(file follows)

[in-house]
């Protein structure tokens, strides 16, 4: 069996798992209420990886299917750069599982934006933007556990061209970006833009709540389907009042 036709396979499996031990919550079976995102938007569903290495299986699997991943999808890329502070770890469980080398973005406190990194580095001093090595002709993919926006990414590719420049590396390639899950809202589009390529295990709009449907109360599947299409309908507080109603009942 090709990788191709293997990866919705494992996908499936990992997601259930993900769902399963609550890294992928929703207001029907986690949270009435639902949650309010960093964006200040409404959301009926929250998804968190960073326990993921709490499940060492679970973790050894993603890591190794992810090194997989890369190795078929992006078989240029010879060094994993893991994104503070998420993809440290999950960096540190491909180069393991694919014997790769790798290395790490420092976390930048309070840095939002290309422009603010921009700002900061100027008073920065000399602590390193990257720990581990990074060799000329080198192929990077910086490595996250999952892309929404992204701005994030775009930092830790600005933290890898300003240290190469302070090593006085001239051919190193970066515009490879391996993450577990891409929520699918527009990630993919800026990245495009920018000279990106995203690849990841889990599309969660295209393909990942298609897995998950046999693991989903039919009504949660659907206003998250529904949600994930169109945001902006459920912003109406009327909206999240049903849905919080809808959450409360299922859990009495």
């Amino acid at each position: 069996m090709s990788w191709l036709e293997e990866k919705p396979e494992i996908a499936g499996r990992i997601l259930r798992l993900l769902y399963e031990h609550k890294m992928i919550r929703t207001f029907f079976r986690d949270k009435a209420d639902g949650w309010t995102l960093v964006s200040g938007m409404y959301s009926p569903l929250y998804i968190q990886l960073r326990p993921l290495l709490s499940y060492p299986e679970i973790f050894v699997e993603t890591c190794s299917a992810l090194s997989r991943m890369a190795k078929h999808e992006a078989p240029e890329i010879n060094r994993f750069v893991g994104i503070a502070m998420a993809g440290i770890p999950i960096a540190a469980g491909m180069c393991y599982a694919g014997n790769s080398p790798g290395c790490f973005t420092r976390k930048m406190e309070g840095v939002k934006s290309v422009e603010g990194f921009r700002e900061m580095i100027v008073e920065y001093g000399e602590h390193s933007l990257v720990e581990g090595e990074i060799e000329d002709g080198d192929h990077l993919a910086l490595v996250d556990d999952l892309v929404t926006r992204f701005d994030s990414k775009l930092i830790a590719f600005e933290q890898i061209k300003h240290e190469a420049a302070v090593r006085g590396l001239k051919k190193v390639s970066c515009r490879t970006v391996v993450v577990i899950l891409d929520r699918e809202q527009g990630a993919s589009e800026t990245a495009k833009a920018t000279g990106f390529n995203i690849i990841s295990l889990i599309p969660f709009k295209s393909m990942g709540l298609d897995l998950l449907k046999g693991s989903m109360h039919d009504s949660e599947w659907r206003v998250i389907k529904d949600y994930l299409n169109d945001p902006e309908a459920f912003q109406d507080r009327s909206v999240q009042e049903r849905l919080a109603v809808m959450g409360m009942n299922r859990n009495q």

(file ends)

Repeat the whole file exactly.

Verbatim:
[in-house]
């Protein structure tokens, strides 16, 4: 069996798992209420990886299917750069599982934006933007556990061209970006833009709540389907009042 036709396979499996031990919550079976995102938007569903290495299986699997991943999808890329502070770890469980080398973005406190990194580095001093090595002709993919926006990414590719420049590396390639899950809202589009390529295990709009449907109360599947299409309908507080109603009942 090709990788191709293997990866919705494992996908499936990992997601259930993900769902399963609550890294992928929703207001029907986690949270009435639902949650309010960093964006200040409404959301009926929250998804968190960073326990993921709490499940060492679970973790050894993603890591190794992810090194997989890369190795078929992006078989240029010879060094994993893991994104503070998420993809440290999950960096540190491909180069393991694919014997790769790798290395790490420092976390930048309070840095939002290309422009603010921009700002900061100027008073920065000399602590390193990257720990581990990074060799000329080198192929990077910086490595996250999952892309929404992204701005994030775009930092830790600005933290890898300003240290190469302070090593006085001239051919190193970066515009490879391996993450577990891409929520699918527009990630993919800026990245495009920018000279990106995203690849990841889990599309969660295209393909990942298609897995998950046999693991989903039919009504949660659907206003998250529904949600994930169109945001902006459920912003109406009327909206999240049903849905919080809808959450409360299922859990009495």
């Amino acid at each position: 069996m090709s990788w191709l036709e293997e990866k919705p396979e494992i996908a499936g499996r990992i997601l259930r798992l993900l769902y399963e031990h609550k890294m992928i919550r929703t207001f029907f079976r986690d949270k009435a209420d639902g949650w309010t995102l960093v964006s200040g938007m409404y959301s009926p569903l929250y998804i968190q990886l960073r326990p993921l290495l709490s499940y060492p299986e679970i973790f050894v699997e993603t890591c190794s299917a992810l090194s997989r991943m890369a190795k078929h999808e992006a078989p240029e890329i010879n060094r994993f750069v893991g994104i503070a502070m998420a993809g440290i770890p999950i960096a540190a469980g491909m180069c393991y599982a694919g014997n790769s080398p790798g290395c790490f973005t420092r976390k930048m406190e309070g840095v939002k934006s290309v422009e603010g990194f921009r700002e900061m580095i100027v008073e920065y001093g000399e602590h390193s933007l990257v720990e581990g090595e990074i060799e000329d002709g080198d192929h990077l993919a910086l490595v996250d556990d999952l892309v929404t926006r992204f701005d994030s990414k775009l930092i830790a590719f600005e933290q890898i061209k300003h240290e190469a420049a302070v090593r006085g590396l001239k051919k190193v390639s970066c515009r490879t970006v391996v993450v577990i899950l891409d929520r699918e809202q527009g990630a993919s589009e800026t990245a495009k833009a920018t000279g990106f390529n995203i690849i990841s295990l889990i599309p969660f709009k295209s393909m990942g709540l298609d897995l998950l449907k046999g693991s989903m109360h039919d009504s949660e599947w659907r206003v998250i389907k529904d949600y994930l299409n169109d945001p902006e309908a459920f912003q109406d507080r009327s909206v999240q009042e049903r849905l919080a109603v809808m959450g409360m009942n299922r859990n009495q």